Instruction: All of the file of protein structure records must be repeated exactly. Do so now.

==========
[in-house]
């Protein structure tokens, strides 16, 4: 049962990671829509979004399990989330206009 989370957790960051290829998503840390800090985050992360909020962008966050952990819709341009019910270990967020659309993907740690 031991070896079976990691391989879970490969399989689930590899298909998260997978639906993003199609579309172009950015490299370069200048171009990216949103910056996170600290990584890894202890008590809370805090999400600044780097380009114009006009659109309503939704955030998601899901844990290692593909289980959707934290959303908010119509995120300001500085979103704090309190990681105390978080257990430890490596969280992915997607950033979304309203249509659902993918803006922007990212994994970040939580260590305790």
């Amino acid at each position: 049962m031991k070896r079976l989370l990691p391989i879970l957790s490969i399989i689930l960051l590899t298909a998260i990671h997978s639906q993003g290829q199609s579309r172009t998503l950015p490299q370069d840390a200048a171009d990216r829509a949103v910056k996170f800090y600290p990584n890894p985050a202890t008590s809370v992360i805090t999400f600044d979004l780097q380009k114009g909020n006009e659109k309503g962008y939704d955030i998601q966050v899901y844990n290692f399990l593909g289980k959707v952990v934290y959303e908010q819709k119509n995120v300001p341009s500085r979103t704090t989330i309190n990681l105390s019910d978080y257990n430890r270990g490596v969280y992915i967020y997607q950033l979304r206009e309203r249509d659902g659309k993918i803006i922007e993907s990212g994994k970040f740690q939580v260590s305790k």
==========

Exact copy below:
[in-house]
């Protein structure tokens, strides 16, 4: 049962990671829509979004399990989330206009 989370957790960051290829998503840390800090985050992360909020962008966050952990819709341009019910270990967020659309993907740690 031991070896079976990691391989879970490969399989689930590899298909998260997978639906993003199609579309172009950015490299370069200048171009990216949103910056996170600290990584890894202890008590809370805090999400600044780097380009114009006009659109309503939704955030998601899901844990290692593909289980959707934290959303908010119509995120300001500085979103704090309190990681105390978080257990430890490596969280992915997607950033979304309203249509659902993918803006922007990212994994970040939580260590305790």
């Amino acid at each position: 049962m031991k070896r079976l989370l990691p391989i879970l957790s490969i399989i689930l960051l590899t298909a998260i990671h997978s639906q993003g290829q199609s579309r172009t998503l950015p490299q370069d840390a200048a171009d990216r829509a949103v910056k996170f800090y600290p990584n890894p985050a202890t008590s809370v992360i805090t999400f600044d979004l780097q380009k114009g909020n006009e659109k309503g962008y939704d955030i998601q966050v899901y844990n290692f399990l593909g289980k959707v952990v934290y959303e908010q819709k119509n995120v300001p341009s500085r979103t704090t989330i309190n990681l105390s019910d978080y257990n430890r270990g490596v969280y992915i967020y997607q950033l979304r206009e309203r249509d659902g659309k993918i803006i922007e993907s990212g994994k970040f740690q939580v260590s305790k």